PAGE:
AD3, a funding collaborative including Alphawood Foundation, The Richard H. Driehaus Foundation, Gaylord and Dorothy Donnelley Foundation, City of Chicago Department of Cultural Affairs and Special Events.
Arts & Culture
Learning human-centered design can be immensely valuable for nonprofit organizations. Creatively tackling ongoing problems together is incredibly important for clarity, focus, and momentum toward the goals that matter.
Our design curriculum trains impact leaders in the design process, helping them apply human-centered design to their specific, often longstanding, organizational challenges. Along the way, they’re connecting with peers and board members, discovering the power of prototyping and piloting, and relying on their deep sector knowledge in new ways.
For this project, a small group of grantmakers wanted to build the innovation capacity of the sector they serve—small nonprofit arts organizations in the Chicago area. We customized our curriculum and created Innovation Bootcamp, a 7-month program that fit the group’s vision.
At the first workshop, we shared Greater Good Studio’s approach to human-centered design, and how human-centered design could help them work on the operational issues that they cared about.
The framing workshop helped each team identify the challenge they wanted to address through the bootcamp, and also figure out the people they’d need to talk to along the way. Each organization had sent two or three staff or board members. Often, these folks were working together for the first time. The framing session made sure everyone was aligned and beginning to zero in on their goals.
Our next phase: research. Each team needed to learn about the root causes of their challenges, pinpoint resources that they had available, and understand the lived experiences of end users. One team, from The New Colony theater company, wanted to better understand why people were (or more often, weren’t) traveling from neighborhoods outside their immediate area to see performances. During the research phase, they interviewed audience members who’d made the trip.
During the synthesis phase, each team looked back at its research, wrote down what they saw or heard, identified patterns in behavior, and started to ask a classic design thinking question: “How might we…?”
Next, we worked on ideas. Teams sketched their concepts, prioritizing quantity over quality. They brainstormed in groups and created the first seeds of the ideas which they would later prototype and pilot. For example, cohort member Haymarket Opera Company sketched the concept of hosting an intimate “house concert” event as a way to engage audience members. The New Colony sketched the concept of a “welcome note” and coupon that would encourage word-of-mouth promotion from audience members to their friends.
Next came prototyping. Each team made something tangible, built multiple versions, and tested their prototypes with users. The New Colony tested different formats and content for the welcome note concept. A great side note: although these design skills were beginning to pay off in our Innovation Bootcamp, some organizations were already using them back at home base. For example, cohort member Free Street Theater prototyped a new lobby using what they learned.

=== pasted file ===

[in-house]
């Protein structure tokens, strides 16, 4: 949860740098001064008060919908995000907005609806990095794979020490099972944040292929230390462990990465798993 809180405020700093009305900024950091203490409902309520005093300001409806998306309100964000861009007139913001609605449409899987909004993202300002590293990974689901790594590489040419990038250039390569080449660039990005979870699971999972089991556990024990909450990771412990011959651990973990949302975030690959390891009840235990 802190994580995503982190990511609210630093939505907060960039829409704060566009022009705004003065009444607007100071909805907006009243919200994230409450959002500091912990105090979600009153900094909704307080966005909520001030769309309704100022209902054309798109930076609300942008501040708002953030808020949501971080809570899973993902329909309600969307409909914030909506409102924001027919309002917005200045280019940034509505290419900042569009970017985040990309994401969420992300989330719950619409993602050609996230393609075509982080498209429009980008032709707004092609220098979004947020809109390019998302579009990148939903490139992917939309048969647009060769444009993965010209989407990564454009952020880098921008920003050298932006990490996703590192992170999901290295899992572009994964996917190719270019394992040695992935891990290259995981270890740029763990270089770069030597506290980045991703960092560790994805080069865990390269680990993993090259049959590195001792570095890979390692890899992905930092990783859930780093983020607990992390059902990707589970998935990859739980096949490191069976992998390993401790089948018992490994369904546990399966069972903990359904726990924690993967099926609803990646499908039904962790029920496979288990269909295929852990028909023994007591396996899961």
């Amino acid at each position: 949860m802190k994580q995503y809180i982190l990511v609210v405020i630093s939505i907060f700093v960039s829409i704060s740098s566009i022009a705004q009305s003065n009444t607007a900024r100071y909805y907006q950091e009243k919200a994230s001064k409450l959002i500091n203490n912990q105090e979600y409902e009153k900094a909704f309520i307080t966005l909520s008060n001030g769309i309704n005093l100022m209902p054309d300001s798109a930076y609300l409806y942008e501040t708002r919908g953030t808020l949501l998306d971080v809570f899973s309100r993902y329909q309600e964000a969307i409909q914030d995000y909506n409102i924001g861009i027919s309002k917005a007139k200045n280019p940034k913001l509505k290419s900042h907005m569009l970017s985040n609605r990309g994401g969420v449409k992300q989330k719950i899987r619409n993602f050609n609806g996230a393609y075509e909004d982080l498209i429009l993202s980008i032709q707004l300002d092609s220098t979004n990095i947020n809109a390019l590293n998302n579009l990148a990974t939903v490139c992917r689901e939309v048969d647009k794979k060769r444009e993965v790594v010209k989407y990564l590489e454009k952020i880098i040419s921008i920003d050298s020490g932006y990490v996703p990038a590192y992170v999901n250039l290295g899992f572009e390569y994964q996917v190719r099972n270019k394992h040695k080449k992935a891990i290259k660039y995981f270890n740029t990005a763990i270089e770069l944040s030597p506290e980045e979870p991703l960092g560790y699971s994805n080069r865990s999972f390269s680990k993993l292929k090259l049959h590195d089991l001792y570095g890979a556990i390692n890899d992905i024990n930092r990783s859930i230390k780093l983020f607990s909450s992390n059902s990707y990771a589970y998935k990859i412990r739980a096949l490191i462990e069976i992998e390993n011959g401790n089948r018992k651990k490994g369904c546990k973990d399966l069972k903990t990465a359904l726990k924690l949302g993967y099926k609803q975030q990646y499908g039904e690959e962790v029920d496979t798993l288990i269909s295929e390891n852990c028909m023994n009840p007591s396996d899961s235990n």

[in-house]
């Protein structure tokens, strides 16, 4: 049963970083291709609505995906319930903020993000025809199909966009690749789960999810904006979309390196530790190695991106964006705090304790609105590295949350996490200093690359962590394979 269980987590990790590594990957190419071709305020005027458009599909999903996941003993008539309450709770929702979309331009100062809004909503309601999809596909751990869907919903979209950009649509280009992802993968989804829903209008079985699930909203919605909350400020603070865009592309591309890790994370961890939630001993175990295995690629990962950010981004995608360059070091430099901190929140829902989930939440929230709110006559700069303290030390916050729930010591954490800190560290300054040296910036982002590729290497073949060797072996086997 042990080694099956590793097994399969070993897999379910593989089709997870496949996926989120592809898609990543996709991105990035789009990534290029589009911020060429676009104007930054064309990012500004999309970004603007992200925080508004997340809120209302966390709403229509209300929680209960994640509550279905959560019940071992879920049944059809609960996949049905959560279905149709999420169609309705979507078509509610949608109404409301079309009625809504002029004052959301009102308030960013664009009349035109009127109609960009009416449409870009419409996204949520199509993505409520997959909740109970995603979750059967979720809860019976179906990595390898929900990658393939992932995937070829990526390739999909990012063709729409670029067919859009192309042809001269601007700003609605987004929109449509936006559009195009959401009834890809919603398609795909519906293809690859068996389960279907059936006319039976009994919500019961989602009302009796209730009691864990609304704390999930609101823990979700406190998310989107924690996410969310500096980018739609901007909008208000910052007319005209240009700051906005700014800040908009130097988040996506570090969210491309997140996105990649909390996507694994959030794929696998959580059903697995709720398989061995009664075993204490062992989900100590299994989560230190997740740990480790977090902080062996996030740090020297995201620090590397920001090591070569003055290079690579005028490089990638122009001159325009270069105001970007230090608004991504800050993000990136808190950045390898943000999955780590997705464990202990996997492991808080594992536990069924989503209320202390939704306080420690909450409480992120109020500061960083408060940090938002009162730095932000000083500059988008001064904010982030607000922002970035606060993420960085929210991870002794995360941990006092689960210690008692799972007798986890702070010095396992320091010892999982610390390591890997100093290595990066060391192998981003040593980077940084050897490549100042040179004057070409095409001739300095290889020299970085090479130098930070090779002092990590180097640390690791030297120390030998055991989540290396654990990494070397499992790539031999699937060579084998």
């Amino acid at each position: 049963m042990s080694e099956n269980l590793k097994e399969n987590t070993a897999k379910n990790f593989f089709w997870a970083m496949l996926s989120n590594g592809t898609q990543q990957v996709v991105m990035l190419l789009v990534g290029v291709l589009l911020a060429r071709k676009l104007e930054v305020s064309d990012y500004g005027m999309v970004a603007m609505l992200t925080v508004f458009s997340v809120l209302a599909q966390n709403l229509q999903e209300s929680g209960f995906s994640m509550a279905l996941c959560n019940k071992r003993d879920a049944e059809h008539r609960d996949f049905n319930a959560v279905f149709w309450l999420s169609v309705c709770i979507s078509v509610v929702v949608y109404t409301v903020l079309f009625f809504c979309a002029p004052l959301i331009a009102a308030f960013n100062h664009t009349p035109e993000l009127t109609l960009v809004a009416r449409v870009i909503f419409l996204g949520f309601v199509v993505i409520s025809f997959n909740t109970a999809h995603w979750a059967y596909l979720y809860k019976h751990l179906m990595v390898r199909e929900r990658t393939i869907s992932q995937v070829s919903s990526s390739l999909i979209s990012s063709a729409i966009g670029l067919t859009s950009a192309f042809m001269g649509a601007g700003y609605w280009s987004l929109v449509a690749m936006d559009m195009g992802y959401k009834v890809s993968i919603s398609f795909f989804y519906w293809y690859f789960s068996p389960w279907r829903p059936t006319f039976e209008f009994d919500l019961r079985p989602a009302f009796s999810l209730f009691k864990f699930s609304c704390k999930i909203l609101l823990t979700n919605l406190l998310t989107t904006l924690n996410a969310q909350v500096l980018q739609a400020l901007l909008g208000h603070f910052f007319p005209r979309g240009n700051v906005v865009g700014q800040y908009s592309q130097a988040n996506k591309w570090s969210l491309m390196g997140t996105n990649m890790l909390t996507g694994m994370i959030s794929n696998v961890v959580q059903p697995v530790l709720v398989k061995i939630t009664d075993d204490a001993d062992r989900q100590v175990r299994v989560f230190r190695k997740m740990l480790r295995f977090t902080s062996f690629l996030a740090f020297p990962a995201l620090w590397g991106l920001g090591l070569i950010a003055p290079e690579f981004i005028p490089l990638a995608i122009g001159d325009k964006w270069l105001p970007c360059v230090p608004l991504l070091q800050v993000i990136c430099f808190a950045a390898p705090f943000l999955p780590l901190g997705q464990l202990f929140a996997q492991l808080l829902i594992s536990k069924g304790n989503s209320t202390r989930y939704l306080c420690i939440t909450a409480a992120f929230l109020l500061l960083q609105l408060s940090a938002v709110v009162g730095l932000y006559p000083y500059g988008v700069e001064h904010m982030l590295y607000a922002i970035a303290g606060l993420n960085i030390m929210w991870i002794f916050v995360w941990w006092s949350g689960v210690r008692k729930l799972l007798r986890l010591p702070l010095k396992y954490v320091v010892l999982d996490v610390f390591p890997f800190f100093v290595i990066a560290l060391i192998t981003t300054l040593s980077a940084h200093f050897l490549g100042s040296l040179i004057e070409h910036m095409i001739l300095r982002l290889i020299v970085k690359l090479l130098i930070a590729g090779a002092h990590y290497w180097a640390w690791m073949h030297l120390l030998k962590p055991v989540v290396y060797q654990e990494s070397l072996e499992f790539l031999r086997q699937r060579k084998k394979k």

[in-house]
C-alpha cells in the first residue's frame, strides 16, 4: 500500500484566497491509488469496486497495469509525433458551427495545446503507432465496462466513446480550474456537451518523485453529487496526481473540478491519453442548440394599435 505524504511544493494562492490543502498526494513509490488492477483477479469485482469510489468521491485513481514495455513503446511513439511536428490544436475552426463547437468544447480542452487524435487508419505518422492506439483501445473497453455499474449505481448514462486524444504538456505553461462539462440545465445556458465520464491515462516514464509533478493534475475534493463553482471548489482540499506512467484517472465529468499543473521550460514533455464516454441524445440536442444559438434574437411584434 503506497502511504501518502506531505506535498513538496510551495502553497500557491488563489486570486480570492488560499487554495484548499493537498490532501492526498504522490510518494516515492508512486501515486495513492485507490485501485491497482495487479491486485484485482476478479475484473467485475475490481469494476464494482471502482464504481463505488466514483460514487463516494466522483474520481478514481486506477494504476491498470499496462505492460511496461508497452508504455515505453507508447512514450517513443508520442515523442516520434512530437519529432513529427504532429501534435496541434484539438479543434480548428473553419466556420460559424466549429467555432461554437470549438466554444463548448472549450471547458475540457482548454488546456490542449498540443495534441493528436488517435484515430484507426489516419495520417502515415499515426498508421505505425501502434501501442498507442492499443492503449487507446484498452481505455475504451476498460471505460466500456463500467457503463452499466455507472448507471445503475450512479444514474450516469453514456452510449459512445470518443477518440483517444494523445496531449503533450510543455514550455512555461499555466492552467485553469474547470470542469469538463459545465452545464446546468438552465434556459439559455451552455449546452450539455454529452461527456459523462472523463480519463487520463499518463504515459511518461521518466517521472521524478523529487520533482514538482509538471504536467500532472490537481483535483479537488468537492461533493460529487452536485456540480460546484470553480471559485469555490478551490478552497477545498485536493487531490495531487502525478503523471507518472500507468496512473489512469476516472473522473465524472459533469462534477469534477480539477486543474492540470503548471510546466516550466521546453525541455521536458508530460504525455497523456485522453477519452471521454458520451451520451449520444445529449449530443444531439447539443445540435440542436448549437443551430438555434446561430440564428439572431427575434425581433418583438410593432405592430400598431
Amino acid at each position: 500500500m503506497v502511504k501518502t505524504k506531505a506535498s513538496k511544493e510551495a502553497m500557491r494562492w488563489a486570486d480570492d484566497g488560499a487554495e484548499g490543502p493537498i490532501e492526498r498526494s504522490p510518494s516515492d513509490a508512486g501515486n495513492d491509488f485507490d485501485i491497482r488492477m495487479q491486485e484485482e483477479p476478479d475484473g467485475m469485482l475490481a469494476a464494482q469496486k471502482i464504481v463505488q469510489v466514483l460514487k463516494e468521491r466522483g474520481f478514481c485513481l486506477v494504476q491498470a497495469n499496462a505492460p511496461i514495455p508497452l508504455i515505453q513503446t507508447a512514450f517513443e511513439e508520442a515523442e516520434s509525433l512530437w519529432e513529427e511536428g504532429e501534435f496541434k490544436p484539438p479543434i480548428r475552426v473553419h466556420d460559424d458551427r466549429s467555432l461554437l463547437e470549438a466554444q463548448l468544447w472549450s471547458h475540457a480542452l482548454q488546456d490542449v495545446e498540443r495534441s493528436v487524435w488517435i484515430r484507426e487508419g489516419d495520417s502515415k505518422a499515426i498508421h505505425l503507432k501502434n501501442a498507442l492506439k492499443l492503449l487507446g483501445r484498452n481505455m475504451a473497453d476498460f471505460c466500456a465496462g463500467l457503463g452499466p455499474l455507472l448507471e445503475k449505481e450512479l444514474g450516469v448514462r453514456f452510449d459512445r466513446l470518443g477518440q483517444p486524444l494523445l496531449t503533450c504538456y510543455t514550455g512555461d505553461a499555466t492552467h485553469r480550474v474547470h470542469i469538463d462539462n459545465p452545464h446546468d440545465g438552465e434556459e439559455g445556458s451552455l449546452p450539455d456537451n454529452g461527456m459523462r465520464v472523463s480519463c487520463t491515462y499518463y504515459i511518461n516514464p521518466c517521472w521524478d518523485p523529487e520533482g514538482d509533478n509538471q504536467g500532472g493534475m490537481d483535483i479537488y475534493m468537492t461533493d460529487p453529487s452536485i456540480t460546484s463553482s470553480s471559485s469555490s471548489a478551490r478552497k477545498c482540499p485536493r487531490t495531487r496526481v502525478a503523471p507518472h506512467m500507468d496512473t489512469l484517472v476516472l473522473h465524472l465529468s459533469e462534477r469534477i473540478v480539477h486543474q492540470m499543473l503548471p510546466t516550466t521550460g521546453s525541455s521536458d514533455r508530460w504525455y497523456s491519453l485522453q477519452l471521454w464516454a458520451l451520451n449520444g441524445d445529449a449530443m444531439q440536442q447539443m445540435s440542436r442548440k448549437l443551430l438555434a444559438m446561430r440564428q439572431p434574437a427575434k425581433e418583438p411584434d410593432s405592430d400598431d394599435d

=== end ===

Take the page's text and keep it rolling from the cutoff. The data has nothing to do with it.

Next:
During the piloting phase, teams brought their concepts into the real world. The New Colony used a professionally-designed version of the welcome note at their next performance, and Haymarket Opera held a house concert and created a video trailer of their next show.
We organized years worth of workshop facilitation experience into a cohesive and holistic human-centered design curriculum for adult learners, complete with presentations, worksheets and posters. Each team received their own workbook to keep track of lessons and materials.
We facilitated a series of 6 workshops, with interspersed homework assignments and team coaching sessions. The coaching sessions ensured that each team was on track, feeling at ease with the lessons they were learning and applying.
The bootcamp culminated in a public share-out where members of the arts community gathered for a presentation and panel discussion. In this way, learnings from each cohort could be shared with a much broader network.
It’s not teaching you to fix one problem, it’s teaching you a set of tools that you could use to solve any problem.Coya Paz
Client & Community Outcomes
By the end of the seven months, we heard a lot of powerful reflection about how these organizations were thinking in new ways. Caroline O’Boyle of Free Street Theater said, “We often thought we knew the answer. We often thought we knew the question. This process has taught us not to make assumptions about either. This process has really allowed us to dislodge some preconceived notions.”
Evan Linder of the New Colony said, “This process taught us to see problems ahead of time, and be excited about coming up with many different solutions.” Although each organization solved a different challenge, the human-centered design process was the heart of each transformation. And Free Street Theater, for its part, has a new office supply in its budget: “I’ve noticed we’ve adopted the methodology introduced in this program. Now we do interviews and prototypes… now we have Post-Its everywhere.” (Sorry, Free Street!)
Overall, our adaptable curriculum created a supportive framework for small nonprofit arts organizations—traditionally weighed down by chronic administrative troubles—to begin moving forward. Artists learned to apply their creative thinking to deeply entrenched operational issues, and the cohort learned from each other about facing some longstanding common challenges.